By the end of that, I was gloriously exhausted. My glasses were half-splattered in mud-water. And I was looking at a run of zombies as far as the eye could see. I held back, waiting for a big group to build up, then charged...
All flags intact, but soon we were funneled into a bottleneck, again filled with zombies. These zombies meant business, even chasing you and stealing your flags off your back. I made it almost all the way through this run when -- wham, wham! -- two zombies came at me, grabbing a flag each.
There were several more runs of zombies and a maze obstacle. Having one flag was actually an advantage, since I could wear it to one side and just try to keep that side of my body on the outside of a zombie run.
About 2/3 of the way through was the course's second water station. I wasn't thirsty, so I opted not to stop. In retrospect, a mistake. Not because I wished I had water, but because the group I was with was now small. We didn't know it, but the course was going to be all zombies, mud and obstacles from then on out.
At the next zombie field, I saw a clever trick. Just as we charged, a zombie who had been hiding in the shrubbery just off the trail lurched out.
I went into the center of the trail to avoid him, thus exposing my flag. It was gone in a flash -- I'm not even sure what zombie got it. But once I had lost my last flag, it took me a moment to decide what to do.
I was no longer running for survival. I decided to go for time. I dove into the next obstacle, a cabin-like structure which had to be entered through a hole the size and shape of a window. Inside was pitch dark and filled with smoke. I could see wires were hanging down from the ceiling. The wires were live! As I was taking some painful shocks, people were shouting. "It's electrified! Get down! Get down!"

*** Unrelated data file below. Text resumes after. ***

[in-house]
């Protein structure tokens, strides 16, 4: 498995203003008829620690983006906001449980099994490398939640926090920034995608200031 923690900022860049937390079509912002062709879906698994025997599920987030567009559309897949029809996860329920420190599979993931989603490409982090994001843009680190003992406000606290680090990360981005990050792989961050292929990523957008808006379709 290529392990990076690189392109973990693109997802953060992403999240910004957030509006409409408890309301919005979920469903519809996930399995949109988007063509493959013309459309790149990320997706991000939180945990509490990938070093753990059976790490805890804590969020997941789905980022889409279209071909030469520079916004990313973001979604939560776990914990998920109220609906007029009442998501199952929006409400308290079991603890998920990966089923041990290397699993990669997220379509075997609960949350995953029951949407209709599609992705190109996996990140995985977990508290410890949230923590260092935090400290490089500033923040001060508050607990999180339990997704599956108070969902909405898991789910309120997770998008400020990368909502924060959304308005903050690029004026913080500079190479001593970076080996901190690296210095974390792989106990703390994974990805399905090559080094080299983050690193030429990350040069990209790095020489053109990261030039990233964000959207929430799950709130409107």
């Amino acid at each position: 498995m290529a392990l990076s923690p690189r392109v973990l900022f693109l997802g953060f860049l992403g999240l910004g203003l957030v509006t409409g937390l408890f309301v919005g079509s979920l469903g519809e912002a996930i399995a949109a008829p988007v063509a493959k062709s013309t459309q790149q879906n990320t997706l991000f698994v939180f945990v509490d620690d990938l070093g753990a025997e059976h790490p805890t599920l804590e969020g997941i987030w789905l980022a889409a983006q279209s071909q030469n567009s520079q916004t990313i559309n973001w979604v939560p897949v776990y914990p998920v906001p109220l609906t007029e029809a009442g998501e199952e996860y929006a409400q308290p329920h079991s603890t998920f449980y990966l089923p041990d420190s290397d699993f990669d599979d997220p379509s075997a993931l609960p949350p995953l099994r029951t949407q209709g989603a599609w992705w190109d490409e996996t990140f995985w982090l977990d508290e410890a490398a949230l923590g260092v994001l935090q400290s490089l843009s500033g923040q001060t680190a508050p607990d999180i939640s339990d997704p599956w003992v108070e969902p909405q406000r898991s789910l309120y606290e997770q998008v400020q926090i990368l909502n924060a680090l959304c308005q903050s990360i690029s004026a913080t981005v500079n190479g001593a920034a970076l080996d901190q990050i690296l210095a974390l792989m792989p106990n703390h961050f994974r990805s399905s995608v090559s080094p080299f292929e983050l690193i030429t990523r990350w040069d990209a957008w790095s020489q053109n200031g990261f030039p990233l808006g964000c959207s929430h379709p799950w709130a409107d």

I dropped to my belly and crawled under the wires. I'm pretty sure this is where my knees got all shredded, but at the time I didn't feel a thing. Adrenaline.
There was another run of zombies, in the most slippery mud yet, a crawl under barbed wire and then another run of zombies, among some sort of moguls like you see in skiing.
At this point is where spectators could start seeing us, and I looked to my left and saw Lillian cheering for me, which gave me renewed strength. There were several more obstacles, including a giant slide into a water pit and an electrified fence which you had to crawl under. (I didn't test this one.)
The few people around me who still had a flag did not make it through the final zombie runs, which featured the most evil and rage-virus-infected bunch yet.
I finished strong and was immediately processed to remove my belt, my tracking marker and get my survivor medal. (I guess everyone got a survivor medal, not just people who made it through with a flag. Honestly, I doubt anyone was finishing with flags, given how thick the zombies were at the end of the course, and how the mud meant you couldn't really do any fancy moves to avoid them.)
I was filthy. But I didn't feel tired or sore. I felt like I could've run it again. It was really fun. Great obstacles and the makeup and acting on the zombies was terrific, really selling the idea that you are running for your lives.
Now the complaint. My tracking marker must've been dysfunctional, because my results didn't show up online. So I can't say for certain where I finished. I do have the pictures to prove I ran the course. And from the time stamps, I can roughly estimate that I finished the course in the top 40% of entrants. I'll take it, considering I only trained for a month.
All in all, I really enjoyed fitness month, and it was a bonus that it included something so random and awesome as a zombie run.